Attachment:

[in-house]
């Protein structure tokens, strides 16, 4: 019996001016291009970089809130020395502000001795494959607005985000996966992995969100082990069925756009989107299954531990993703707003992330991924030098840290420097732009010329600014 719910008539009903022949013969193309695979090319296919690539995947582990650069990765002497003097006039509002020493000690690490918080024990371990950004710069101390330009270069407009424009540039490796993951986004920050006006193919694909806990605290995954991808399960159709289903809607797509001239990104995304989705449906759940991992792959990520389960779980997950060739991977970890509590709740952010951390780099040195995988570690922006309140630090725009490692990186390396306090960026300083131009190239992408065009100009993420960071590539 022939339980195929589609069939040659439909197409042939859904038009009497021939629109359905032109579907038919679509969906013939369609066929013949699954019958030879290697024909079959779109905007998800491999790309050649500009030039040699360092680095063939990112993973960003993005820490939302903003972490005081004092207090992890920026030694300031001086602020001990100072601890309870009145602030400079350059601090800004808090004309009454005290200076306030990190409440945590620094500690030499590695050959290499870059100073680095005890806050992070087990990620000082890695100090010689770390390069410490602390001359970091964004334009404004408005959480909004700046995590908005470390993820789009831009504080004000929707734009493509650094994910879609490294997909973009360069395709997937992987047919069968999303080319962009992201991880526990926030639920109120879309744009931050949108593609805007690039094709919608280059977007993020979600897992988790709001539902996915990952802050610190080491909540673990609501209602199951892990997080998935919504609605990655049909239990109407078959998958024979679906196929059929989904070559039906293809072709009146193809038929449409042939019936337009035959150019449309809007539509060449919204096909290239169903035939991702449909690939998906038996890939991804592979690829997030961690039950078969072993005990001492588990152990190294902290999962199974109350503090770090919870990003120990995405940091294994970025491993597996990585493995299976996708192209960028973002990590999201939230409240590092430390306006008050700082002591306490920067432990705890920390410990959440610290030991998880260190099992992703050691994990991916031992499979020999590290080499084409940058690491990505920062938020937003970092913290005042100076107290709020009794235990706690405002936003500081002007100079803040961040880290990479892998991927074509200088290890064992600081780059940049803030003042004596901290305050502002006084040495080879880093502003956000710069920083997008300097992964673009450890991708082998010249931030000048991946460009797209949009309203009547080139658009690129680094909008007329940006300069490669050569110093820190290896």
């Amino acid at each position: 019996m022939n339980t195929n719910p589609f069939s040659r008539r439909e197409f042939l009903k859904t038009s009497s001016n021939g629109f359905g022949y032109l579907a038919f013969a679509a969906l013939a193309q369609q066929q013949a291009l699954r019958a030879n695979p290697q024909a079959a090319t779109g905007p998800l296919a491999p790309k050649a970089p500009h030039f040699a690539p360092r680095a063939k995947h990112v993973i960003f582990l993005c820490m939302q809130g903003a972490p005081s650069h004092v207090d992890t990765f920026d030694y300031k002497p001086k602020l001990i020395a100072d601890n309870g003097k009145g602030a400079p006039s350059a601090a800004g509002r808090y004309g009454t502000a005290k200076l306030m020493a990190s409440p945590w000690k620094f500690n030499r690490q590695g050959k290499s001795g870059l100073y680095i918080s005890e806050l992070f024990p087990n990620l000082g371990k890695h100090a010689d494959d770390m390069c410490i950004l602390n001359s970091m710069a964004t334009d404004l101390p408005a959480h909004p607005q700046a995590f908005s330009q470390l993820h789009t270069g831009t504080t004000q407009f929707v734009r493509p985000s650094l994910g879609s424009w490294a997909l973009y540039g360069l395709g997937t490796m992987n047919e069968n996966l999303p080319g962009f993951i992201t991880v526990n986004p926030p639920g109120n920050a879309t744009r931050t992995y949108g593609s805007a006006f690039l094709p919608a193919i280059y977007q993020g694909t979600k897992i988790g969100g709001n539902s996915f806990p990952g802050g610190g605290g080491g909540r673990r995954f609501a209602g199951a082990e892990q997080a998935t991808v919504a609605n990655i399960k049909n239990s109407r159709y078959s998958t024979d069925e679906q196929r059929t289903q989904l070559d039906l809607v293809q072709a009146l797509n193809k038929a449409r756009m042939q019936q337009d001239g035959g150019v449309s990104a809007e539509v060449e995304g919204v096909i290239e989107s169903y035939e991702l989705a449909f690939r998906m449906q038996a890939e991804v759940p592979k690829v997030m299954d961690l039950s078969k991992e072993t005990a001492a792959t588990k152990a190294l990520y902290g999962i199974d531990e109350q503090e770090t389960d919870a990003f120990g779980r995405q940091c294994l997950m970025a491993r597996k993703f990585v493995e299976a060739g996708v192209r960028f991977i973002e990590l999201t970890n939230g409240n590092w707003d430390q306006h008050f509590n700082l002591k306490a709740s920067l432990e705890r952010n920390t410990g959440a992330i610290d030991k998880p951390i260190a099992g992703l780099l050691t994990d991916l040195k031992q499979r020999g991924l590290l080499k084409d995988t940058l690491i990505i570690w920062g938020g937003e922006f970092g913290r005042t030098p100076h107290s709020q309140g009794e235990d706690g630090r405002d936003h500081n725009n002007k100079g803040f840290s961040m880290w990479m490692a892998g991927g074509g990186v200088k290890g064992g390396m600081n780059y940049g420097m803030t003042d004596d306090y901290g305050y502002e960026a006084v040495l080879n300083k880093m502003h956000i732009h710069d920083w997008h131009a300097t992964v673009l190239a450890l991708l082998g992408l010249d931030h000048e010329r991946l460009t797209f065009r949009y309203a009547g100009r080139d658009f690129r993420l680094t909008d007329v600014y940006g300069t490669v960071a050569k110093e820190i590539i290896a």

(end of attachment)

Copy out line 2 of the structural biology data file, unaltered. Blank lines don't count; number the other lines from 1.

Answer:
């Protein structure tokens, strides 16, 4: 019996001016291009970089809130020395502000001795494959607005985000996966992995969100082990069925756009989107299954531990993703707003992330991924030098840290420097732009010329600014 719910008539009903022949013969193309695979090319296919690539995947582990650069990765002497003097006039509002020493000690690490918080024990371990950004710069101390330009270069407009424009540039490796993951986004920050006006193919694909806990605290995954991808399960159709289903809607797509001239990104995304989705449906759940991992792959990520389960779980997950060739991977970890509590709740952010951390780099040195995988570690922006309140630090725009490692990186390396306090960026300083131009190239992408065009100009993420960071590539 022939339980195929589609069939040659439909197409042939859904038009009497021939629109359905032109579907038919679509969906013939369609066929013949699954019958030879290697024909079959779109905007998800491999790309050649500009030039040699360092680095063939990112993973960003993005820490939302903003972490005081004092207090992890920026030694300031001086602020001990100072601890309870009145602030400079350059601090800004808090004309009454005290200076306030990190409440945590620094500690030499590695050959290499870059100073680095005890806050992070087990990620000082890695100090010689770390390069410490602390001359970091964004334009404004408005959480909004700046995590908005470390993820789009831009504080004000929707734009493509650094994910879609490294997909973009360069395709997937992987047919069968999303080319962009992201991880526990926030639920109120879309744009931050949108593609805007690039094709919608280059977007993020979600897992988790709001539902996915990952802050610190080491909540673990609501209602199951892990997080998935919504609605990655049909239990109407078959998958024979679906196929059929989904070559039906293809072709009146193809038929449409042939019936337009035959150019449309809007539509060449919204096909290239169903035939991702449909690939998906038996890939991804592979690829997030961690039950078969072993005990001492588990152990190294902290999962199974109350503090770090919870990003120990995405940091294994970025491993597996990585493995299976996708192209960028973002990590999201939230409240590092430390306006008050700082002591306490920067432990705890920390410990959440610290030991998880260190099992992703050691994990991916031992499979020999590290080499084409940058690491990505920062938020937003970092913290005042100076107290709020009794235990706690405002936003500081002007100079803040961040880290990479892998991927074509200088290890064992600081780059940049803030003042004596901290305050502002006084040495080879880093502003956000710069920083997008300097992964673009450890991708082998010249931030000048991946460009797209949009309203009547080139658009690129680094909008007329940006300069490669050569110093820190290896």